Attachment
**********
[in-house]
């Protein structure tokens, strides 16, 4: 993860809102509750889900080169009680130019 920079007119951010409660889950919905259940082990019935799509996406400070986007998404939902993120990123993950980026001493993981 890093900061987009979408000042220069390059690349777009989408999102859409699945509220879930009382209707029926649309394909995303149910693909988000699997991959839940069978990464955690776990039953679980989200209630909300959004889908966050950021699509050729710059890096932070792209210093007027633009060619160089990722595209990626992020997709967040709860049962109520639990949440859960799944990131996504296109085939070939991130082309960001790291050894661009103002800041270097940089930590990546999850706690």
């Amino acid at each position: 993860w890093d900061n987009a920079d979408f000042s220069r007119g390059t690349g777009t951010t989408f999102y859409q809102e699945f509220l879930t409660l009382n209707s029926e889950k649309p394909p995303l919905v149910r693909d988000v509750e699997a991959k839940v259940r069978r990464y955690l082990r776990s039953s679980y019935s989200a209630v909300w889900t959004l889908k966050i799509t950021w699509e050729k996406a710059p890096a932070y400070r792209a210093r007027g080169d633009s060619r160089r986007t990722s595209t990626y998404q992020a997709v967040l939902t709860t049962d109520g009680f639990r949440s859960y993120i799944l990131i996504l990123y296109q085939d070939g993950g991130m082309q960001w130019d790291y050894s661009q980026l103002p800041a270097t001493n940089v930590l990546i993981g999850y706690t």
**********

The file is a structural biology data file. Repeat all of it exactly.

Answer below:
[in-house]
């Protein structure tokens, strides 16, 4: 993860809102509750889900080169009680130019 920079007119951010409660889950919905259940082990019935799509996406400070986007998404939902993120990123993950980026001493993981 890093900061987009979408000042220069390059690349777009989408999102859409699945509220879930009382209707029926649309394909995303149910693909988000699997991959839940069978990464955690776990039953679980989200209630909300959004889908966050950021699509050729710059890096932070792209210093007027633009060619160089990722595209990626992020997709967040709860049962109520639990949440859960799944990131996504296109085939070939991130082309960001790291050894661009103002800041270097940089930590990546999850706690």
């Amino acid at each position: 993860w890093d900061n987009a920079d979408f000042s220069r007119g390059t690349g777009t951010t989408f999102y859409q809102e699945f509220l879930t409660l009382n209707s029926e889950k649309p394909p995303l919905v149910r693909d988000v509750e699997a991959k839940v259940r069978r990464y955690l082990r776990s039953s679980y019935s989200a209630v909300w889900t959004l889908k966050i799509t950021w699509e050729k996406a710059p890096a932070y400070r792209a210093r007027g080169d633009s060619r160089r986007t990722s595209t990626y998404q992020a997709v967040l939902t709860t049962d109520g009680f639990r949440s859960y993120i799944l990131i996504l990123y296109q085939d070939g993950g991130m082309q960001w130019d790291y050894s661009q980026l103002p800041a270097t001493n940089v930590l990546i993981g999850y706690t």